“Some of them are because of legacy operating systems or legacy software which makes it difficult to physically move out into the cloud. But it’s also a case of what’s right for the business case because putting everything into the cloud isn’t always going to be the best answer.

“Sometimes you do need that extra layer of security and control, and a physical server that you own and operate is potentially still going to be a better solution than putting it into a public cloud or into a very expensive private cloud solution.”

One trend we couldn’t shy away from asking about was gaming and the growing demands it will undoubtedly place on the infrastructure side of the business if it continues on its current trend. Though for the most part the network is able to handle what is thrown at it, it’s those spikes in usage that are the most telling – gaming is one of those things.

“So far we haven’t really been properly put to the test because we’ve never got even close to the capacity of what we can provide. But the thing that really puts us to test are major gaming releases or major updates to existing games,” Bedell-Pearce explains. “Then we see some serious traffic.” Examples of such games include Fortnite and Call of Duty, but as far as day-to-day gaming is concerned, Bedell-Pearce says it doesn’t come close, doesn’t even touch the edges of the network.

As both a colocation provider and ISP, 4D is an approved supplier of the Gigabit Voucher Scheme, a £67 million UK fund that aims to provide vouchers worth up to £3,000 for businesses to help with the costs of connecting to full fibre broadband.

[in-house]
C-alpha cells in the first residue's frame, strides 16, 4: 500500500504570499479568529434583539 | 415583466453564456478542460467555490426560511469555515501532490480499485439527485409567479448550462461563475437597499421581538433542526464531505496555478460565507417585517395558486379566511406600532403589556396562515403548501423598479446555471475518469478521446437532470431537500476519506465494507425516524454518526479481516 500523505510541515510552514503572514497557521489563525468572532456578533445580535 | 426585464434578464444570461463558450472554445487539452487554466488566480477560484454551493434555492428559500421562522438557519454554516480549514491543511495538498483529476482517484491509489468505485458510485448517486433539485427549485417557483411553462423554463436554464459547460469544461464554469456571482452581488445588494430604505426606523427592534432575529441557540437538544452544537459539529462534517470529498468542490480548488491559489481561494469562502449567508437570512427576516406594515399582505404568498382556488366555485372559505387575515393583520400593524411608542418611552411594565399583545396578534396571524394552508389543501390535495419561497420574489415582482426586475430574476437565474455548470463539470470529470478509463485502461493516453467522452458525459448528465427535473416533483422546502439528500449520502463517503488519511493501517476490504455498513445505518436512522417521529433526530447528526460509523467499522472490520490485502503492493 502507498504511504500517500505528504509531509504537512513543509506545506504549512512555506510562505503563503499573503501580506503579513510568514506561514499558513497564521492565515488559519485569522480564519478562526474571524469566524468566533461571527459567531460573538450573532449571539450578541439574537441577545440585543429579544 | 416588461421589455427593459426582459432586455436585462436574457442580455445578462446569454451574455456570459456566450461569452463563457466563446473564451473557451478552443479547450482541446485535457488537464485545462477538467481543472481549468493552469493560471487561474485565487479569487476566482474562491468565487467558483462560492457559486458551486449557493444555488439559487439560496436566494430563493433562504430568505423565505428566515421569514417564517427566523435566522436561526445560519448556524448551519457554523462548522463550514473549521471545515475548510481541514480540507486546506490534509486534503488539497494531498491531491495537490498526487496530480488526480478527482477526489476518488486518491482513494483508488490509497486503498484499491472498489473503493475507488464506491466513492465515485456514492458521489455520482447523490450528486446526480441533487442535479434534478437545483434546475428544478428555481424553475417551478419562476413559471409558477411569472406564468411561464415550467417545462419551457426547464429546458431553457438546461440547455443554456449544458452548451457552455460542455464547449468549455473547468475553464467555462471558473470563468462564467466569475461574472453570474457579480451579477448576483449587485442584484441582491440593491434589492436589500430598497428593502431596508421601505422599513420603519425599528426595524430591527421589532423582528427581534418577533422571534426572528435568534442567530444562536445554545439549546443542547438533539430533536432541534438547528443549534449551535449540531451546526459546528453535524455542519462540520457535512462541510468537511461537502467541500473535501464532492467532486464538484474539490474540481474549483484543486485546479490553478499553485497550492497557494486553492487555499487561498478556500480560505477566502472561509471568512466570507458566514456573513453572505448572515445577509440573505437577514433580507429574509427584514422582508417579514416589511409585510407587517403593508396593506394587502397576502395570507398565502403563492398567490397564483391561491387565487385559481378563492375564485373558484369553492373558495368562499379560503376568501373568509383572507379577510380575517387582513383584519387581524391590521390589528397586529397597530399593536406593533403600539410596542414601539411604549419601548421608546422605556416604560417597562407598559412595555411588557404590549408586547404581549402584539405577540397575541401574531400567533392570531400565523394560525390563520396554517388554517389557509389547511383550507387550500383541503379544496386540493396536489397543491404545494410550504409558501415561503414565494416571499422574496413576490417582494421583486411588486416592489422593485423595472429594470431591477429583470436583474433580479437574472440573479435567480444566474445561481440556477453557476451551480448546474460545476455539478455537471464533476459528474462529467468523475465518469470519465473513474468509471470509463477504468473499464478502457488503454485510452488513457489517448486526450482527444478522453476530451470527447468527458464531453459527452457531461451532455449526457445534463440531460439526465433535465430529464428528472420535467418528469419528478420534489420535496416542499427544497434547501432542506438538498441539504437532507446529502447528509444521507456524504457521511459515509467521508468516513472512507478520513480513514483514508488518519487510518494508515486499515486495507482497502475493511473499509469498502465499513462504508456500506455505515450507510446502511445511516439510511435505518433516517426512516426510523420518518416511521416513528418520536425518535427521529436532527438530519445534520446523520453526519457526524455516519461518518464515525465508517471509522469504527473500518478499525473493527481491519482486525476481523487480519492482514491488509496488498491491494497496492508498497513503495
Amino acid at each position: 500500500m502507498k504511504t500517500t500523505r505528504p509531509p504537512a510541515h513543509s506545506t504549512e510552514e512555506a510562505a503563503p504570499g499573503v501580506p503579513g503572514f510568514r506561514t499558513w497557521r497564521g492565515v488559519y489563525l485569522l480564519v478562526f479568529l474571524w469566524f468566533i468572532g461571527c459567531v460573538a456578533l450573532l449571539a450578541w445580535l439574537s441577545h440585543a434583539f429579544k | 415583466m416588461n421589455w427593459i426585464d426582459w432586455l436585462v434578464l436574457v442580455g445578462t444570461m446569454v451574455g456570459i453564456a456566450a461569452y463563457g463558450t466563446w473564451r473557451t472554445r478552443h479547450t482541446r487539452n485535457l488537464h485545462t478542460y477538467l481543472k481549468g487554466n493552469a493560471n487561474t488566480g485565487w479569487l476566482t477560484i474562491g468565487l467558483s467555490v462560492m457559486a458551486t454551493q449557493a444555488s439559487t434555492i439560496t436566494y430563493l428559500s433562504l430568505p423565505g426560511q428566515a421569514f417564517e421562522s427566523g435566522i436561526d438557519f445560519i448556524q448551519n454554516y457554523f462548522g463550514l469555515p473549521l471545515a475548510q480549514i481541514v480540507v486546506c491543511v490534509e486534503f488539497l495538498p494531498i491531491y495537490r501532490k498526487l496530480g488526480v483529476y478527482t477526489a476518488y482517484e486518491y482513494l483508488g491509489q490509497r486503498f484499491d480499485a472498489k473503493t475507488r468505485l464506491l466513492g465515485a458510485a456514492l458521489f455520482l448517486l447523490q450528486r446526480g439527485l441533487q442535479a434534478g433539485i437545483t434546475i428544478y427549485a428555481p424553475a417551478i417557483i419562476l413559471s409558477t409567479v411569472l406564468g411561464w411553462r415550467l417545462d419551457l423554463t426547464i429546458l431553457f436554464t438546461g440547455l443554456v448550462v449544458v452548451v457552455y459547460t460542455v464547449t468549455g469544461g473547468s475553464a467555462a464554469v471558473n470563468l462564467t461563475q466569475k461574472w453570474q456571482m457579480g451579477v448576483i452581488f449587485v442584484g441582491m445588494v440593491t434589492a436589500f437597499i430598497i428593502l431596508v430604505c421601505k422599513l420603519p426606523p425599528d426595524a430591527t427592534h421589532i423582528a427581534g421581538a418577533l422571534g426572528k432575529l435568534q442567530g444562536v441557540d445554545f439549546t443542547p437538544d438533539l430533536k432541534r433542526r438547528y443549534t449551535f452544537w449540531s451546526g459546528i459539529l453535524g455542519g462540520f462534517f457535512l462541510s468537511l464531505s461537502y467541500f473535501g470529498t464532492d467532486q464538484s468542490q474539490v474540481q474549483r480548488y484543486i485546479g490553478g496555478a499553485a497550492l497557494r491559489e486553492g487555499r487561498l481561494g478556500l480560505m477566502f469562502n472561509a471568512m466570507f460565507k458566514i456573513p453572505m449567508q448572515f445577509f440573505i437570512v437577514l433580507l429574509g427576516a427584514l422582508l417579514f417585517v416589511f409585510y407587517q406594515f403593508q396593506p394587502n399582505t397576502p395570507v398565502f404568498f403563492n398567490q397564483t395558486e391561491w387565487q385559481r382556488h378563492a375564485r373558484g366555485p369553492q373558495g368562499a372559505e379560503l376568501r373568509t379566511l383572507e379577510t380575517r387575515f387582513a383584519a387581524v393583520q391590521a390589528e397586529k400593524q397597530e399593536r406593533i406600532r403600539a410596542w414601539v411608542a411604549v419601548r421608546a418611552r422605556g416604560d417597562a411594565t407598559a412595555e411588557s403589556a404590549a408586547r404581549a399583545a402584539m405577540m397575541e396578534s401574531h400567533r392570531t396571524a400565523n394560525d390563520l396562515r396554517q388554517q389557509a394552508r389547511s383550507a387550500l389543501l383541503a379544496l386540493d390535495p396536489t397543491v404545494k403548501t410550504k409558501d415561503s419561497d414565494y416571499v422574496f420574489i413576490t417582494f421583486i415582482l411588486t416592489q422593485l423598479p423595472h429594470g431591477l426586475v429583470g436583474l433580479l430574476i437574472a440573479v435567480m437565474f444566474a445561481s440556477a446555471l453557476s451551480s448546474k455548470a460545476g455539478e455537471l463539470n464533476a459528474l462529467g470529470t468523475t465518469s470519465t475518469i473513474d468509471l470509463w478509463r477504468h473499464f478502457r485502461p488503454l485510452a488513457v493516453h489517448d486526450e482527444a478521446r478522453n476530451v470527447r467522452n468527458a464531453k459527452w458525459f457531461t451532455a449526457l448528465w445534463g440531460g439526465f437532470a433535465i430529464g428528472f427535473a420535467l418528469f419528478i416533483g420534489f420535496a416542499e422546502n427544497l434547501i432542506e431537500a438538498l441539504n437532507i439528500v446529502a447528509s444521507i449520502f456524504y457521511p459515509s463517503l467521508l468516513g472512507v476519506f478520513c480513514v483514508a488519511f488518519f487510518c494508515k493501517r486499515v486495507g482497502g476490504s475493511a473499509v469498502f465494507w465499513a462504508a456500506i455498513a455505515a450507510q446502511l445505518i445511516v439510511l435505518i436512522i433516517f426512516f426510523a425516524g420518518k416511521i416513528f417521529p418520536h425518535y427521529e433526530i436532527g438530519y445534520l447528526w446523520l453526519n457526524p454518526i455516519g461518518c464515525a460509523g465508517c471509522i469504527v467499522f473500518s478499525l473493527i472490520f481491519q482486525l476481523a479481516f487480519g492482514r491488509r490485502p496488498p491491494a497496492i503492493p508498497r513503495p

Speaking on the scheme, Bedell-Pearce very candidly shares that, “we haven’t actually seen a huge benefit ourselves out of it.” One of the reasons for this, he says, is that some of the restrictions placed on eligibility around the scheme “run counterintuitive to the type of end users who are going to potentially want to pick it up”.

According to the rules, you are ineligible for the scheme if you already have anything even remotely close to gigabit internet connectivity coming into your building, regardless of whether or not you actually have a specific provider in the building.

“So, companies that really need a gig worth of data already have that fibre going into their building, companies that don’t need a gig of data typically will be more than comfortable with a Fibre To The Cabinet (FTTC) or Fibre To The Premises (FTTP) type of connection,” he says.

One of the biggest contributing factors to 4D’s sustainable business practices is scale.
“By virtue of the fact that we are doing things on such a significant scale, we typically win on economies of scale and efficiency,” he adds.
The direction for the business in the near future boils down to “meeting the demand” of customers, which Bedell-Pearce describes as a “coiled spring”.

“They know that there’s that demand that’s out there. The economy is ready to bounce back and as we go into the summer, I think that we will see the British economy significantly improve and a lot of business confidence will come back. So, our focus is going to be meeting that demand, and doing what we’ve done throughout the pandemic, which is keeping the lights on.”